the eye of the beholder

As a working photographer, I occasionally encountered subjects that I had known generally, but hadn’t gotten to know intimately. Sometimes, subjects that I had had reservations regarding them. I became something of an expert at photographing people who were considered non-photogenic. From time to time, I was contacted by a local paper or magazine to photograph a politician or VIP. On these occasions, I often found lovely and fascinating people, whom I’d known previously only by way of the media, and hadn’t seen past the public persona. The differences were striking.

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Miriam dancing

This problem of photogenics came up in my last post, and there were a couple of comments on the subject, so I thought I’d go back to it today. One of the problems of photographing a portrait, or a human face, is that the photograph is usually an exposure of a split second. To be specific, it is usually an impression taken in the space of one hundredth of a second, which is a very short time. When we talk to someone, or look at them, we see a number of expressions that are radiated from the face. These expressions are not a constant. They’re always changing. And what’s more, some time elapses between one expression and the next. It is as if the person was sending out messages from his face, and they come in pulses. Some people project such vibes ten or fifteen times a second. Others can send out their radiation a hundred times a second. If we manage to catch them just as they are broadcasting their vibe, we will get a picture that is very much like the face we know and admire. But if we catch them between expressions, we are liable to get a ‘dead face’ or an unpleasant one. What is most important to understand, is that being photogenic has nothing to do with beauty. I have known men and women who were beautiful to look at, but were not photogenic. And the reverse is true too.

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However, there is a parallel problem that one encounters, when photographing portraits, and that is people who are not pleased with their own appearance. It is quite common for a person to be critical about the way he looks… but sometimes this self criticism gets out of hand. Since I worked at times with professional models, I could tell you many stories of beautiful people who had a problem with the way they looked. Sometimes it’s the job of the photographer to help the person come to terms with his own appearance.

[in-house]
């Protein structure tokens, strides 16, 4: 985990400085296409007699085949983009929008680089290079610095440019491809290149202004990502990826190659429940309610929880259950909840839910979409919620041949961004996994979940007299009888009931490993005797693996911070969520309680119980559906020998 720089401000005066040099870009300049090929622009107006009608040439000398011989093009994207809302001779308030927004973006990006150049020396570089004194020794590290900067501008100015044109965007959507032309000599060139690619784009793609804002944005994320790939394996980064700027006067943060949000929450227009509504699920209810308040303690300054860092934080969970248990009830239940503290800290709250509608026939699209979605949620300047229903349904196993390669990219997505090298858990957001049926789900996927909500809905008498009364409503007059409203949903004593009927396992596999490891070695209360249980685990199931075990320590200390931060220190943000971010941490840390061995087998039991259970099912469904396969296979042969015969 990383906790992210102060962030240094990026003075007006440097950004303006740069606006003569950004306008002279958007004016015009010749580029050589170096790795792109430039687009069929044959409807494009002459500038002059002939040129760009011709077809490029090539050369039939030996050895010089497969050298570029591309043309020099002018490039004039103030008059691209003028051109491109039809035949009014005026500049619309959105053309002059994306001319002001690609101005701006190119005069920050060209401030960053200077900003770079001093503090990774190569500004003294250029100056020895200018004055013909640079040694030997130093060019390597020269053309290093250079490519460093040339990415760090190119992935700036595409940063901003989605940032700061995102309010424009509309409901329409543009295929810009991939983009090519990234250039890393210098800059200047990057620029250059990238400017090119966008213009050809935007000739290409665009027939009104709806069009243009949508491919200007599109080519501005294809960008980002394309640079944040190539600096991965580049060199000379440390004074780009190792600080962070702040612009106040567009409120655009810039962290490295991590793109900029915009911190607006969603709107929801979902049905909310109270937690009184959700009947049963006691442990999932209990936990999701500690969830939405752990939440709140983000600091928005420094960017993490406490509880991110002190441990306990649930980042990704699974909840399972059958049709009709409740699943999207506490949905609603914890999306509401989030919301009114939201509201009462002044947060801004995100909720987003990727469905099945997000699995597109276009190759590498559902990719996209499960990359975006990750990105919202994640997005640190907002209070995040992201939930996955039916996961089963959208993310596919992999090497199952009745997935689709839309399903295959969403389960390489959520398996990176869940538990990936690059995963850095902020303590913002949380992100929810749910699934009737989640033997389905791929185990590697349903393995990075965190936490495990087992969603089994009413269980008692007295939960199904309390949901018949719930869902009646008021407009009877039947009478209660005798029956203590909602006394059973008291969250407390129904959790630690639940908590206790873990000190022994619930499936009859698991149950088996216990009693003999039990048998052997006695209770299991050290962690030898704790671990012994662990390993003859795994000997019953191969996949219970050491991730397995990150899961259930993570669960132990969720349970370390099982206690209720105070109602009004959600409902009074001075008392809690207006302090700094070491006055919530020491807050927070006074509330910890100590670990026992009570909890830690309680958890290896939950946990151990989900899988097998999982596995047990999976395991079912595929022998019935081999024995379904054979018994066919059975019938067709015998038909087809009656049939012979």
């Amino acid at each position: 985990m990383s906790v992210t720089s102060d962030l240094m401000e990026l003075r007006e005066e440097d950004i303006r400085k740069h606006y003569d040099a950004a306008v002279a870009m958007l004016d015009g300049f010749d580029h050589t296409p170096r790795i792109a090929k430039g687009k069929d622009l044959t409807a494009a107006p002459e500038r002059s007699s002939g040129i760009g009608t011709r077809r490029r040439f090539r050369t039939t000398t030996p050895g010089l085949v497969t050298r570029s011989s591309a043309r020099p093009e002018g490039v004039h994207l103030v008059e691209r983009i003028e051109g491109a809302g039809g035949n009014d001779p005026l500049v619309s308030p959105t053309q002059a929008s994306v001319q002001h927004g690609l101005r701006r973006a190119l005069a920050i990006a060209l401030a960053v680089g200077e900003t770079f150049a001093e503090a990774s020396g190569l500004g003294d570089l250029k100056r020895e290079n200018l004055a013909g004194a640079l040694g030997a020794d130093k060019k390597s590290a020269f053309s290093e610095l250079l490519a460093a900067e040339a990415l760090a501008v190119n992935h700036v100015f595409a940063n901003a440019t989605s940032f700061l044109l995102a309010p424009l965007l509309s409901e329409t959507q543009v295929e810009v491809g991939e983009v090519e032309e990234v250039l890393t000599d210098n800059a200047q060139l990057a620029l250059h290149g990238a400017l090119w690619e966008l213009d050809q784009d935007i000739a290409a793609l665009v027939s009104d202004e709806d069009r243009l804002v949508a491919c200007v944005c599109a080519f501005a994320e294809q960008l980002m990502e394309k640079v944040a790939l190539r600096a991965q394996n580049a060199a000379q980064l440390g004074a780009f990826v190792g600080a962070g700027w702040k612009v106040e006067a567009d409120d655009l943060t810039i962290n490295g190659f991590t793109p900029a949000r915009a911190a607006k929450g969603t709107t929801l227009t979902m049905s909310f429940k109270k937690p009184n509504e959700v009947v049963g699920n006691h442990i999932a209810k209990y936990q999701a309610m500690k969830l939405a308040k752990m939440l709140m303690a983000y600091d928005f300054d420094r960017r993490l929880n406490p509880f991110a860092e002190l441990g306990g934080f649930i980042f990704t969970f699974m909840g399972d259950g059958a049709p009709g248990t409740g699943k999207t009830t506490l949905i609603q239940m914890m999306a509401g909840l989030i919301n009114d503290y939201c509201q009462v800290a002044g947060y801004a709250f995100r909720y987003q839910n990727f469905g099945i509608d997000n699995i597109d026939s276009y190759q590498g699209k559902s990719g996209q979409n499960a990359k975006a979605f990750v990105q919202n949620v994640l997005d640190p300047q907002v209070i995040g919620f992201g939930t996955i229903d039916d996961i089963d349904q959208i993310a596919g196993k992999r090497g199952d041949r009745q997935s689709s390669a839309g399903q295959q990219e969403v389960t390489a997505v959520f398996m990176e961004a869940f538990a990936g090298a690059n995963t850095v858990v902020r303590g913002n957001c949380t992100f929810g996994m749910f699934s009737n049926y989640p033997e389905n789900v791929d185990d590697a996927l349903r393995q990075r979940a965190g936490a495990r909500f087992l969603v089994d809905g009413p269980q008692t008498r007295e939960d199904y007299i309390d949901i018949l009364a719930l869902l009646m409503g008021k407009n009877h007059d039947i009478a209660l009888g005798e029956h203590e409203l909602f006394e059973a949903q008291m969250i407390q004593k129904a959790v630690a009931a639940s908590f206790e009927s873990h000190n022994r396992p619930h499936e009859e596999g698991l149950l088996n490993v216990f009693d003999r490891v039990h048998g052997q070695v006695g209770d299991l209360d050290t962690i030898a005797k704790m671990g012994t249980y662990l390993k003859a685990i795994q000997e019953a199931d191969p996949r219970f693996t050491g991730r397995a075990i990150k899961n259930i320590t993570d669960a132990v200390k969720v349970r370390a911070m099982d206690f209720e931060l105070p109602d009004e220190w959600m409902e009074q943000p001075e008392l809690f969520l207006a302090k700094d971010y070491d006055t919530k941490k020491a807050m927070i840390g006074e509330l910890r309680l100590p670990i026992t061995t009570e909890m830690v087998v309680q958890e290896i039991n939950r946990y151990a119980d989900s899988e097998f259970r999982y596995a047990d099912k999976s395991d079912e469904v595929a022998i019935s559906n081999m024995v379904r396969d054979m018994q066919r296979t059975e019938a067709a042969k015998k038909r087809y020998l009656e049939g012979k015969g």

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Professionally, I had to relate, occasionally, to subjects that hadn’t interested me previous to the photography. But usually, while photographing, I would find much of interest that I hadn’t previously noticed. I always hoped that I would have the opportunity to photograph sports. But since I didn’t know much about that aspect of life, and since there were professional photographers who specialized in that sort of photography, I’ve never done that, up until now, at least. I suppose I could have taken the initiative, but I’ve always been so busy… one reason or another, I never got around to it.

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I do enjoy the theater, though. And enjoy on stage performances of music. I learned to see the theater differently though, after I started photographing stage performances. Seeing through the camera helped me get to know a reality, slightly different, from my impressions as a member of the audience, expecting to be entertained. There are always considerations, when doing commercial work, that are not present when creating an image for the sake of art. After I had been working for a number of years, I would be offered a job, from time to time, in which the customer would specifically ask me to do it ‘my way’. Such assignments were always especially exciting for me. These photographs of Miriam, a young dancer, were photographed in such circumstances. They are special to me because they belong to one of the first projects I undertook to photograph digitally.

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Most often, my customers had an idea of what they wanted before I went to work on the project. Often, they would show me pictures of what others had done. Or pictures of other performers, or performances, and say, I want something like this… or I don’t want that. Sometimes, it wasn’t at all easy to satisfy them. Because they already had an image in their mind, of what they wanted to see, and it was hard for me to guess this image. But there were also those that knew and liked my work. They were interested in seeing how they looked through my eyes. In such a case, it was a bit of a collaboration between the performer and myself, and usually turned out to be a great pleasure. There were also times, when I felt that I had missed something, or that the final results did not equal the impression I had when observing the performance live. In such cases, I would tell the person I was working for, that I would have to have another go at it. I was never willing to compromise, if I wasn’t satisfied with the work.